American Lung Association offers guidance for common summertime activities
CHICAGO, Ill. – As states lift some restrictions designed to protect public health against furthering the spread of COVID-19, people across the country are wondering how to safely engage in activities this summer such as gathering with friends, traveling and going to the beach.
Individual actions can help protect public health, including those most vulnerable, and Albert Rizzo, M.D., chief medical officer of the American Lung Association, offers guidance to stay safe in common summertime scenarios.
Following Centers for Disease Control (CDC) and Prevention guidance and staying up-to-date on current local public health guidance from state departments of public health are critical.
If you are part of a vulnerable group, such as older adults or if you’re living with a lung disease including chronic obstructive pulmonary disease (COPD), asthma or lung cancer, you should continue to exercise higher levels of caution, even if local laws have become more relaxed.
“Regardless of your location, it is important to continue social distancing, wash your hands frequently and thoroughly, avoid touching your face and wear a mask that covers the mouth and nose,” Rizzo said.
“This is how you can protect both yourself and those most vulnerable in our communities and families.”
This summer, if you’re eager to get outside of the house, the American Lung Association recommends exploring a new, local neighborhood rather than venturing far from your home.
While some countries are reopening their borders, the U.S. State Department still advises citizens to avoid all international travel due to COVID-19 with a Level 4 Global Health Advisory, the highest alert that can be issued.
As for travel within the United States, while several states have significantly eased coronavirus restrictions, it is best to remain vigilant.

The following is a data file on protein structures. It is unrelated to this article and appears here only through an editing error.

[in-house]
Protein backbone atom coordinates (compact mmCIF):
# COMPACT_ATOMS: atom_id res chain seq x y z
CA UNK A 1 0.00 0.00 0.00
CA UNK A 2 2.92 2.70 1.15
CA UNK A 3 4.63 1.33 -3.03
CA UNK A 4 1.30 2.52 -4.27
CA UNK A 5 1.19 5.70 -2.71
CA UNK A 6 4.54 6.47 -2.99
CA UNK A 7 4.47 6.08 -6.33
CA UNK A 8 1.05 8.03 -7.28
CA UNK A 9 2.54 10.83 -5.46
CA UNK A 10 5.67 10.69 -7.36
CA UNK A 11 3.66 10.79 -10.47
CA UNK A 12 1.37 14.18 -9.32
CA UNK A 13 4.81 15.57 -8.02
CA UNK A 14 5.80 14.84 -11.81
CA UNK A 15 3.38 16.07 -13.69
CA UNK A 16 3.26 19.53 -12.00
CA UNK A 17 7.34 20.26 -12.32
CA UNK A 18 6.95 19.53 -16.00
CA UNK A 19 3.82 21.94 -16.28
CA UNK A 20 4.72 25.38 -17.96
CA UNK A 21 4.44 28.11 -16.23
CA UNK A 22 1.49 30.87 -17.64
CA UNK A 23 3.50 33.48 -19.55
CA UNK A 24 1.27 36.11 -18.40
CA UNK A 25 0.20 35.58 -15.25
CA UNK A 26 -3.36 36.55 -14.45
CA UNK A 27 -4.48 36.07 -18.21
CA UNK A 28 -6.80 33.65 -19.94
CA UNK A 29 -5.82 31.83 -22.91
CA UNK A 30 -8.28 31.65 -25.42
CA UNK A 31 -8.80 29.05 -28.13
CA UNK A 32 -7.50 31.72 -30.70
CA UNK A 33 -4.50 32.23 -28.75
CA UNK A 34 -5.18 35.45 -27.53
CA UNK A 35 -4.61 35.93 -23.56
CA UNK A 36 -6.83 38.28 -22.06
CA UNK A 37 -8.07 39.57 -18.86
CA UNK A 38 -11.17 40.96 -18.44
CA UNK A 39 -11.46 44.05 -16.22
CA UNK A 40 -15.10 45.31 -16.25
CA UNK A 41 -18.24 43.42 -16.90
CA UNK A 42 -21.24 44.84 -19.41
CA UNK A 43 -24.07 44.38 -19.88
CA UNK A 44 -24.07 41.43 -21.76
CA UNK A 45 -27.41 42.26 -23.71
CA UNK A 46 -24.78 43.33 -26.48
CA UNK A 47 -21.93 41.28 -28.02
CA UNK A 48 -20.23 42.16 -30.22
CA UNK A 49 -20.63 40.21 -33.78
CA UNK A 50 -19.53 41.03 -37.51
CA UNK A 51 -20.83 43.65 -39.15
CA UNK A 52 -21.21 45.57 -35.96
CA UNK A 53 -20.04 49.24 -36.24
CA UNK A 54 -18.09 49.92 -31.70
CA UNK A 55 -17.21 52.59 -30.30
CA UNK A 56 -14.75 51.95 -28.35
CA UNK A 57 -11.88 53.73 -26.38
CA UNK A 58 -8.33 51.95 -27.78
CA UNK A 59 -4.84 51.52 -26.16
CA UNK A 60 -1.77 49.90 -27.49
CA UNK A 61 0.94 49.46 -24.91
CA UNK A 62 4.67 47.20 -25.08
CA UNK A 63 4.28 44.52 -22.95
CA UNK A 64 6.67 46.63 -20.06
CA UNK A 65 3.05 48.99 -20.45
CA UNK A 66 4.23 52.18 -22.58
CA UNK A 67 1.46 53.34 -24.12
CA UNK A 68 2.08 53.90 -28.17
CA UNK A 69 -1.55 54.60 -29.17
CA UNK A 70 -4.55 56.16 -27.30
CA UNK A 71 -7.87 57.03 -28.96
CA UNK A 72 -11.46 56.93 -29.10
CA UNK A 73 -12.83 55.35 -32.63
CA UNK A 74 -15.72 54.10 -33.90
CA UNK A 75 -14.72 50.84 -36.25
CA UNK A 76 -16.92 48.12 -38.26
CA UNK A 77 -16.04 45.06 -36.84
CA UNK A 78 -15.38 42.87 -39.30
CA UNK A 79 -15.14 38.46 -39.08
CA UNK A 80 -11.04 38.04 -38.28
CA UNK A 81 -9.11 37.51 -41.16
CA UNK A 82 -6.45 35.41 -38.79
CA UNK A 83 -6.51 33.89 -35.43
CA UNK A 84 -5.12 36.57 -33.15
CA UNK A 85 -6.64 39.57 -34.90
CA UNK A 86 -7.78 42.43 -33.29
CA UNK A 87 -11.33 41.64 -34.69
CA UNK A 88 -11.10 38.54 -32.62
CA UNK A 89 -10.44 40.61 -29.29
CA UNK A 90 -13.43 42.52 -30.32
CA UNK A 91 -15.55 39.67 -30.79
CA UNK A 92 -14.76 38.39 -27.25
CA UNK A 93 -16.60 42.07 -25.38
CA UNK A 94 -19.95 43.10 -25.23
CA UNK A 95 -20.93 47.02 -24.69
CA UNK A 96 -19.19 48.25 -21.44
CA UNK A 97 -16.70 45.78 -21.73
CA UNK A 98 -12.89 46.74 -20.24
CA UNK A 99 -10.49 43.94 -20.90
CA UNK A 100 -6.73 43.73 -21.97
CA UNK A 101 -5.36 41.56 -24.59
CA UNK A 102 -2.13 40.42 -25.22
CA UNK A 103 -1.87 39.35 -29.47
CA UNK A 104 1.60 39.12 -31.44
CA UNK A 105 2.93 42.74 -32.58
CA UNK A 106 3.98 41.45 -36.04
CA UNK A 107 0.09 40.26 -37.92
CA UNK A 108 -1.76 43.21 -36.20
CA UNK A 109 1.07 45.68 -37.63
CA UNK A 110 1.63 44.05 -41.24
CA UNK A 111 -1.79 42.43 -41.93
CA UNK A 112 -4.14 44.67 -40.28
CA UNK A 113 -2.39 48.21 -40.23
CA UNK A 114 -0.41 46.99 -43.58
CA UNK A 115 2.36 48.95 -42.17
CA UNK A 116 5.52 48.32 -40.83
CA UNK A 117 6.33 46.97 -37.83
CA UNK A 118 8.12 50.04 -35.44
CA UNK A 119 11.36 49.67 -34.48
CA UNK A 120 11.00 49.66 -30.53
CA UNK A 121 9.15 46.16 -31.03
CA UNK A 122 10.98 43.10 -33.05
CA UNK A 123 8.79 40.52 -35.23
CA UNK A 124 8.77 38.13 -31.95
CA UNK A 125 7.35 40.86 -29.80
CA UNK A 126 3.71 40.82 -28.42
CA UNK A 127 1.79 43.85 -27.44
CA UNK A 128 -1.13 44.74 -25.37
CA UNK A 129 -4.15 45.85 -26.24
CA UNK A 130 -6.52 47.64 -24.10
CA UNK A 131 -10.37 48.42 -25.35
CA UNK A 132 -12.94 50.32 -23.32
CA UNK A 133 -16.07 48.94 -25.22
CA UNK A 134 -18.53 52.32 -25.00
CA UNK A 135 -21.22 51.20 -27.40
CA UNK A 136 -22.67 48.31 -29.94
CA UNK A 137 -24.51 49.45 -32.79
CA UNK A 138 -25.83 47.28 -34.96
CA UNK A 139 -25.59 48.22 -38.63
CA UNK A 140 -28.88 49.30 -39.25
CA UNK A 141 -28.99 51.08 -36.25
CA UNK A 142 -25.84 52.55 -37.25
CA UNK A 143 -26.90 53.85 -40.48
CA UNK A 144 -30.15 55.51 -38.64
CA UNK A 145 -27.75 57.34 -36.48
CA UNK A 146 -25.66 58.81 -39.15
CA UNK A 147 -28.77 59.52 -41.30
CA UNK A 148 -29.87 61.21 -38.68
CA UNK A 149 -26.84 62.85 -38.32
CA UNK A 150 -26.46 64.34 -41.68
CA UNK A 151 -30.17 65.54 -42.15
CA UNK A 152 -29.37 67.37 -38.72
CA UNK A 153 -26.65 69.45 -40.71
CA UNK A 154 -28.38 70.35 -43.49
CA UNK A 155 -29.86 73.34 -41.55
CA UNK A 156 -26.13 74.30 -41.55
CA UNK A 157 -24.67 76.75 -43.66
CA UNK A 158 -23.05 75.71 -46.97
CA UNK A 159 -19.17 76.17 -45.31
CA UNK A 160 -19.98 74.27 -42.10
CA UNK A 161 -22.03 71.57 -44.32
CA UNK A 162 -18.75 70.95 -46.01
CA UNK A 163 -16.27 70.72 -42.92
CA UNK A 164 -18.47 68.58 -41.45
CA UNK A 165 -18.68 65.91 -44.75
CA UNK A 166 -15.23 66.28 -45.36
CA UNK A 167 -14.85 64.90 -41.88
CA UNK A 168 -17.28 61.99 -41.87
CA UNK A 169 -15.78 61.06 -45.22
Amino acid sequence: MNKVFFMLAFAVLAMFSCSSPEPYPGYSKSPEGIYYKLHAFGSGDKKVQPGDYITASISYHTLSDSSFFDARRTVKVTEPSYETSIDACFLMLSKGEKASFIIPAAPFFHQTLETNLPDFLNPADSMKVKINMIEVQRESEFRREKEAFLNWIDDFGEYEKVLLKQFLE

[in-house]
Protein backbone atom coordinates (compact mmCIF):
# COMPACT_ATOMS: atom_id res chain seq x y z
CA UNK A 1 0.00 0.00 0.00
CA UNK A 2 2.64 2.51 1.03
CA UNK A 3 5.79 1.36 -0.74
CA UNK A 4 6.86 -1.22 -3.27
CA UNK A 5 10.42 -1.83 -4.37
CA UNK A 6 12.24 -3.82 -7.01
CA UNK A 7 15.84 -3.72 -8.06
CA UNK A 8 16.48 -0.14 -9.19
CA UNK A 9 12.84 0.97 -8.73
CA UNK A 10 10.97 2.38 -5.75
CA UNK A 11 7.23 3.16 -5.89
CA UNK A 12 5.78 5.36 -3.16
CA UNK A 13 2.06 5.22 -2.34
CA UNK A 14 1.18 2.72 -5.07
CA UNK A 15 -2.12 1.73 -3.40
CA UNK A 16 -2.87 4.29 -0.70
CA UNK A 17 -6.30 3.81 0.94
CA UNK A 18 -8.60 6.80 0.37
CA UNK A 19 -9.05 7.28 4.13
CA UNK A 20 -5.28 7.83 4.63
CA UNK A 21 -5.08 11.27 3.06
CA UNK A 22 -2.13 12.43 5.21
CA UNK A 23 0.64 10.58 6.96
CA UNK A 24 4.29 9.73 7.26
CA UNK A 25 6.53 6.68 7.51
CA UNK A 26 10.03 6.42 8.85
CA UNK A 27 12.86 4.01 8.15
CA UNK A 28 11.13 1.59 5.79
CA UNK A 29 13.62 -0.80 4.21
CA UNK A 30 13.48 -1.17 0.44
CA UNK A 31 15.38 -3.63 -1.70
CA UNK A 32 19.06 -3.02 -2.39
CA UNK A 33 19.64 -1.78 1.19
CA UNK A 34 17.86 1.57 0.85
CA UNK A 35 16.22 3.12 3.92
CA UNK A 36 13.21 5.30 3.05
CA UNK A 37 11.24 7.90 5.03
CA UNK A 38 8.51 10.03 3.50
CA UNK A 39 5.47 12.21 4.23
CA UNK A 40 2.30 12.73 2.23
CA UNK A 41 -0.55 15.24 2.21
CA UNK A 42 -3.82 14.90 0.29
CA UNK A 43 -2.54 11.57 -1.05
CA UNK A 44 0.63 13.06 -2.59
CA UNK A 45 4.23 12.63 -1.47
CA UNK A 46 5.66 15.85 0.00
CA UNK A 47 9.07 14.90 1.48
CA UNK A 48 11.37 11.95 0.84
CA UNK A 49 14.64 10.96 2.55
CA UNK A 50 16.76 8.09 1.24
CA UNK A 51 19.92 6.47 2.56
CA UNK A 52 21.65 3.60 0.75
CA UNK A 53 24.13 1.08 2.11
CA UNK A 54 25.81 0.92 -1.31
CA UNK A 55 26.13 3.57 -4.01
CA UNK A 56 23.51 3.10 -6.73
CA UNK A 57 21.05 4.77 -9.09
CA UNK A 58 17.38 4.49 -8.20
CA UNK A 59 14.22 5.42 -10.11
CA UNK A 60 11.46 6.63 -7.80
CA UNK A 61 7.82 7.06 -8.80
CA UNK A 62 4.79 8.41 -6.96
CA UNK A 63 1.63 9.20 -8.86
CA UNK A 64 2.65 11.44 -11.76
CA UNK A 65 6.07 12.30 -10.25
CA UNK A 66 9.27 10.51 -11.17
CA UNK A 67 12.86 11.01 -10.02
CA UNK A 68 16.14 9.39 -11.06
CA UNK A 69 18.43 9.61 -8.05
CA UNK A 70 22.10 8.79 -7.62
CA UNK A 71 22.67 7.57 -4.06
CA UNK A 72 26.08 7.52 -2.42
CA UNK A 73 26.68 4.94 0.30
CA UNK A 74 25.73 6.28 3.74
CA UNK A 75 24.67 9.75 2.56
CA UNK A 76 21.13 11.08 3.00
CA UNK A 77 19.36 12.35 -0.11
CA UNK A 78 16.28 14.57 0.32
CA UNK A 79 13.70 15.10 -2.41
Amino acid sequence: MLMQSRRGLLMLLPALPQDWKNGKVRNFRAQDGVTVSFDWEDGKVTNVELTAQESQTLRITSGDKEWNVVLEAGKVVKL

“Everyone can still enjoy the summer months with thoughtful planning around vacations and travel,” Rizzo said.
“Consider social distancing when planning travel, such as driving rather than flying if the reason for travel is not urgent. If you choose to stay at a hotel this summer, avoid congregating in communal spaces and keep activities outdoors.”
It is important to consult state and local laws before moving forward with any type of gathering, as guidance continues to change rapidly.
If you are in a high-risk group, consider creating your own staycation. For example, have a socially distanced, travel-themed party in your backyard with a few close contacts.
Outdoor areas are generally safer than indoor ones. This does not mean that transmission is completely stopped outside; however, there is better ventilation, more direct sunlight, and more room for people to space out, which can help reduce transmission.
“Maintaining strong social ties is beneficial for mental health, so gathering safely is encouraged,” Rizzo said. “It’s better to go for a socially distanced outdoor walk or picnic than to gather indoors.
“Children can go on a bike ride together or play cornhole rather than playing contact games or sports.”
While local officials continue to issue guidance around the size of outdoor gatherings, the Lung Association recommends keeping gatherings to 10 people or less, while remaining six feet apart.
Beaches and Public Pools
In addition to sunscreen and a towel, make sure to remember your face mask if you’re headed to the beach or a public pool.
According to the CDC, there is no evidence that the virus that causes COVID-19 can be spread to people through the water in pools, hot tubs or water playgrounds.
While a mask is not recommended in the water, it is advised to wear one when sunbathing, using a public restroom or walking along the shore at a popular beach.
“Before you go to a beach or pool, the Lung Association recommends calling ahead and choosing a location where capacity is limited and social distancing is being observed,” Rizzo said.
“Continue to monitor the situation and be prepared to leave if social distancing is not respected.”
Enjoy summer safely
Exercising, spending time in nature and interacting with friends and family are important for overall health. If summertime activities are done with caution, it is possible to minimize the risk of COVID-19 transmission.
Rizzo suggests that if you have any questions about specific activities you’d like to do, talk to your doctor to come up with a plan.
For more information on COVID-19, visit Lung.org/covid-19.